I can’t quite remember what I’ve posted and what I’ve neglected to post of the garden so far. I’m thinking about my coming-very-soon first year of teaching and trying not to freak out about how I’m in charge of building my own curriculum as a newbie who has very little experience in the realm of music other than what I’ve taught myself.
I subbed one day of band camp last week and very much faked knowing what I was doing. What could go wrong? Ha.
Our August has been a family cycle of covid symptoms and allergies since Jubal came home from church camp. Today is our 18th wedding anniversary date (the grammar angels sitting on my shoulders always remind me to call it an anniversary date and not just anniversary). I gave my beloved a pair of flip flops and a package of pink Snoballs. Then I took a DayQuil and begged off from fixing lunch to go lay on my bed till the pressure in my head subsided.
The good thing is we’ve never had high expectations (we barely planned a wedding, truth be told) so love (the genuine kind) really is blind-ish. I think he’s watching a Western on the couch right now without me (thank goodness).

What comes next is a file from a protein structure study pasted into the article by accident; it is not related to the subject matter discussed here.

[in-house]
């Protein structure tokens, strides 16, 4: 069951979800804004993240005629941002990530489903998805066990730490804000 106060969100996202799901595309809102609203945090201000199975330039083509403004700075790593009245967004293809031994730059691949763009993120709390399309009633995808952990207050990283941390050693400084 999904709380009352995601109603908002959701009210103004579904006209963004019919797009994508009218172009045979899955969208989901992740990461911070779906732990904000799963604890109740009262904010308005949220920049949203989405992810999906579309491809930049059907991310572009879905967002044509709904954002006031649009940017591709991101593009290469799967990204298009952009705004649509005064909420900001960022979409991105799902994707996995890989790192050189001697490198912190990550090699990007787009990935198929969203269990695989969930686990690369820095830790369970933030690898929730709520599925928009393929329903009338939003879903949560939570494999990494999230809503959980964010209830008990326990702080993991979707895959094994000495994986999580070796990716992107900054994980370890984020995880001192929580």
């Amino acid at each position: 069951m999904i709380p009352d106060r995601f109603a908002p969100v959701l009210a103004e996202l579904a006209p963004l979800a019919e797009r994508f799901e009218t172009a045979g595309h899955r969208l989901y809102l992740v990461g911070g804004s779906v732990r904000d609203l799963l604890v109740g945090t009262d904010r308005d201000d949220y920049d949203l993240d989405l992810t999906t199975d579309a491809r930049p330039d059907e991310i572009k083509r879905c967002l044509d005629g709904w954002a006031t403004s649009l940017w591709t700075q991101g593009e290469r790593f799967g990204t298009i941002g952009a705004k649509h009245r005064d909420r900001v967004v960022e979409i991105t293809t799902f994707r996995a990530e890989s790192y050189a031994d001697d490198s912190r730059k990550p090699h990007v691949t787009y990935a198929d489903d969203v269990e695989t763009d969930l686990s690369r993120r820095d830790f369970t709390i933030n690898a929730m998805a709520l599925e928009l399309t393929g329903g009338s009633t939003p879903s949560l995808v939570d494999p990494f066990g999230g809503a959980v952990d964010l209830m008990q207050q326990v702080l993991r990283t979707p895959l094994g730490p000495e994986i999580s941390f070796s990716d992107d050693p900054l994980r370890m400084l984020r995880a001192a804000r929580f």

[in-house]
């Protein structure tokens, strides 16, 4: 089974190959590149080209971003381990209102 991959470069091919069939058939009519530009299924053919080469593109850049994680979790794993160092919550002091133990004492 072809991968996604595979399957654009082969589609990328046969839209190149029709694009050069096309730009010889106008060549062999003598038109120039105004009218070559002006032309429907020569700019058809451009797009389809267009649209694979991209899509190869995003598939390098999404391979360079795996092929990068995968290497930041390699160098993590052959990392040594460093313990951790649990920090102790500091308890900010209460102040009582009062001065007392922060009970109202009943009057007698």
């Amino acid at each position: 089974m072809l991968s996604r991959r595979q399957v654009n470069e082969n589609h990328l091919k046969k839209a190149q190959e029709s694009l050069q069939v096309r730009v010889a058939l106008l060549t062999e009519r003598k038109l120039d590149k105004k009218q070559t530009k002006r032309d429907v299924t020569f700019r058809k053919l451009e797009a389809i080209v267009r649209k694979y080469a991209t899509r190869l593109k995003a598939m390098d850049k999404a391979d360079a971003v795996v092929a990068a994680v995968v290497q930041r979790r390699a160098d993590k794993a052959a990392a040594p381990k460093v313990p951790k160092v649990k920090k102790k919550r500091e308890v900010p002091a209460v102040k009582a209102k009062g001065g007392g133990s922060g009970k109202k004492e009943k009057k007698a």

I think I said we picked all our corn. After a few naughty raccoons filled their bellies, we plugged in the electric fence till the ears were big enough to eat. I am not convinced corn is worth growing but I am willing to have a good attitude about it until proven otherwise. I’ve read about cover crops but I think I will try to sheet compost (lasagna compost) this area of the garden for next year since I don’t plan on replanting there for fall. The idea is just to layer the spot with garden scraps and cardboard, same as a no-till method.
I spread out the remaining worm dirt from the worm bin. I’m ready to have more space in the entry room—the worm bin has been sitting there all summer, out of the heat. And the worms are prolific! I wonder how many generations of wormies are produced over five months. The garden loves worm dirt. Our soil has been terrifically improved by this mini-compost—I can almost tell overnight a difference. For sure there have been plants on the brink of death that pulled thru because we gave them some wormy love.
I’m documenting all my veggies for reminders’ sake to buy or not buy certain seeds in the future. It’s probably dependent on my soil and climate, but the bugs really attacked my broccoli and amaranth (“love lies bleeding”) and I couldn’t get a Passion flower to grow for anything.
We did pick her majesty, the Honeydew melon. We just couldn’t wait anymore (you’ve heard that story before). It was a good six pounds but not ripe, and we were adequately disappointed when it tasted like cucumber instead of juicy, creamy melon.